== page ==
Newly Identified ‘Job Killer’ Increases Health Care Costs, Litigation
(April 25, 2013) The California Chamber of Commerce has identified a new “job killer” bill that will impose a number of significant new penalties on private employers with 500 or more employees in California and would dramatically increase the amount of frivolous litigation.
AB 880 (Gomez; D-Los Angeles) increases health care costs and discrimination litigation by assessing large employers a penalty if any of their employees who work as little as 8 hours per week enroll in California’s Medi-Cal program and by expanding the Labor Code to include a protected classification for any person who is enrolled in California’s Medi-Cal program or in the California Health Benefit Exchange.
AB 880 proposed penalty on employers is based on 110% of the average cost of health care coverage, including both the employer’s and employee’s share of the premium.
Health Care Penalty and Part-Time Workers
AB 880 goes well beyond the requirements of the federal Patient Protection and Affordable Care Act (PPACA) in two ways:
Under the PPACA, the formula for assessing a penalty on employers who do not offer affordable health care coverage when their employee receives subsidized care is $2,000 annually times the number of full-time employees minus 30. In contrast, the formula for assessing a penalty under AB 880 is based on the cost of health insurance premiums for the employee and the employer,which far exceeds $2,000. Indeed, according to the Kaiser Family foundation, the national average cost for individual health care coverage in 2012 was $5,615 and family coverage was $15,745. It is unclear whether AB 880 sets the penalty level at the individual or family level of health care coverage.
AB 880 applies its provisions to part-time as well as full-time employees. The CalChamber understands the goals of supporting employer coverage for full-time employees, since this has been a common and expected practice for decades; the “employer responsibility” provisions of the PPACA reflected that. This bill, however, goes far beyond common practice and the PPACA by applying the penalty to employers whose part-time employees receive Medi-Cal benefits.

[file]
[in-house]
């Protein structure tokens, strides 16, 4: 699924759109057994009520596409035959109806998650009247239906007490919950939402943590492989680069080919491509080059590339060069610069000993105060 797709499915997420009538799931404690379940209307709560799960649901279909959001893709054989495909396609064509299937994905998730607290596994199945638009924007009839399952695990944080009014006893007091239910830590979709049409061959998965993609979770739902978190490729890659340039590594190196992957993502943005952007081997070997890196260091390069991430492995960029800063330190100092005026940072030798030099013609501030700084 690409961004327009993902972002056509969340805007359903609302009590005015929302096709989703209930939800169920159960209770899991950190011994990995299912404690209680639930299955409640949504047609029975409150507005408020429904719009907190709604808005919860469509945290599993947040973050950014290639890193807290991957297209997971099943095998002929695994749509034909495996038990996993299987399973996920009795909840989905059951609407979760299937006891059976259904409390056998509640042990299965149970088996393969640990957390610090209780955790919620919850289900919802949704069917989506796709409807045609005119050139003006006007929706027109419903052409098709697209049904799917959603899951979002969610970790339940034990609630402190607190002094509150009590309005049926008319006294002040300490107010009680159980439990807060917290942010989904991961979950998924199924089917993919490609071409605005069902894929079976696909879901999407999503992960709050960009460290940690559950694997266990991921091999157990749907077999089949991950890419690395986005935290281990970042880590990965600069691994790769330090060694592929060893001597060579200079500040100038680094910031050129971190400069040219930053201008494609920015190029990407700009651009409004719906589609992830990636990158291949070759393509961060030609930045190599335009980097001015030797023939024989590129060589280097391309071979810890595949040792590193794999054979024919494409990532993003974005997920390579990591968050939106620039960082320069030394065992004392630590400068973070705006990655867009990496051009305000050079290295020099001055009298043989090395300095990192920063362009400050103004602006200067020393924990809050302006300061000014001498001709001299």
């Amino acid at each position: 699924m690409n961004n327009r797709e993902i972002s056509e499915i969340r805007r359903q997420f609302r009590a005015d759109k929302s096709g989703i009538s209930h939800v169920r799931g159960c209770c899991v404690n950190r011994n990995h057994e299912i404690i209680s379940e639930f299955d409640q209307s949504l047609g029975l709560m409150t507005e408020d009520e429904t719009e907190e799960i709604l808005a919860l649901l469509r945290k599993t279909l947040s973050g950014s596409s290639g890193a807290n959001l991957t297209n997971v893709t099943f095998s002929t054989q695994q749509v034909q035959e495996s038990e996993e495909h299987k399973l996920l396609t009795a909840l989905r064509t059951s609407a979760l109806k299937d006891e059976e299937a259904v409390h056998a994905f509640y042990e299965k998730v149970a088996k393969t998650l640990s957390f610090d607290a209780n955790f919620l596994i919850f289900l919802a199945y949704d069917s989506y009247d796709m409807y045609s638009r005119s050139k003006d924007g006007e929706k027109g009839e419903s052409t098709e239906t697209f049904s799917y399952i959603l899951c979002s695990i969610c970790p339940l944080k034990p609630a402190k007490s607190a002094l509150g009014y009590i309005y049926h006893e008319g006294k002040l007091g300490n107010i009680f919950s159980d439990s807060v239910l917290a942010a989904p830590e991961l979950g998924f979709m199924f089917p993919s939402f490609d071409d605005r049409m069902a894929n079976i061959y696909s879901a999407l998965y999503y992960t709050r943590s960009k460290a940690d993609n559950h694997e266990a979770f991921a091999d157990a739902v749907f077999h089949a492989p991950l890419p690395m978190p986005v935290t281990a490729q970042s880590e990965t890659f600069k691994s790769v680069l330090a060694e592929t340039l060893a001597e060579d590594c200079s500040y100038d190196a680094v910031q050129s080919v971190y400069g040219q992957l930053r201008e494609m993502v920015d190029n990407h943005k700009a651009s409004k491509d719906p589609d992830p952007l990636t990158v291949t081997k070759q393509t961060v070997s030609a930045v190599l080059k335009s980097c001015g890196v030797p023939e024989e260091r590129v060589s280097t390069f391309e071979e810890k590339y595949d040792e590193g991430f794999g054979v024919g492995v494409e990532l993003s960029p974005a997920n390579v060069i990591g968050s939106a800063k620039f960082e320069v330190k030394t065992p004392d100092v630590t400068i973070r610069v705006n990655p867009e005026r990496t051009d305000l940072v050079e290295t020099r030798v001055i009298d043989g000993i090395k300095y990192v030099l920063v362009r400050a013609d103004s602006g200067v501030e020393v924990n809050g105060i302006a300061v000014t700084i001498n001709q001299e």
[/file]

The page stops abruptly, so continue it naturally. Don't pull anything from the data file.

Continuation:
Creating such a broad protected classification as proposed under AB 880 will encompass a large portion of employees and will significantly hamper an employer’s ability to manage its workforce.
Specifically, under AB 880, an employer will potentially be subject to costly litigation for alleged discrimination or retaliation each time it makes an adverse employment decision that has an impact on an employee who has enrolled in a public health benefit program.
California employers are already overwhelmed with employment litigation. There were approximately 19,500 discrimination claims filed in 2010 with the Department of Fair Employment and Housing(DFEH) under the Fair Employment and Housing Act (FEHA), which was 1,000 complaints more than in 2009. Notably, more than 4,000 of these complaints were dismissed due to lack of evidence of any violation. Adding this new expansive classification will only cause such cases to dramatically increase and burden California employers with costly litigation.
Equally concerning is AB 880’s extension of the Labor Code Private Attorney General Act (PAGA) to include retaliation/discrimination claims that generally are pursued through FEHA and subject to the exhaustion of administrative remedies. Specifically, instead of filing a retaliation claim through FEHA based upon race or national origin, AB 880 would allow an employee to side step the FEHA requirement that administrative remedies be exhausted and pursue a PAGA claim for retaliation that allows the employee to obtain statutory penalties, as referenced above, as well as attorney fees for the employee only. The CalChamber believes discrimination and retaliation claims that are based on a protected class should be mandated to comply with the administrative process of first submitting such claims to the DFEH for review.
Finally, determining the status of a person as an independent contractor versus an employee is a daunting task for many businesses because of the subjective nature of the factors utilized in the analysis. Even state agencies admittedly do not agree on who qualifies as an independent contractor. Without clarification, AB 880 would expose employers to additional litigation. The bill should apply only to employers who purposefully and/or specifically intend to misclassify an individual as an independent contractor in order to avoid the law.
Most large California employers provide health care coverage to their employees and do their best to make it affordable, although health care costs are beyond employer control. Although the CalChamber understands the concern that some employers may attempt to avoid the rising costs of health care coverage, AB 880 goes far beyond any reasonable response to that concern.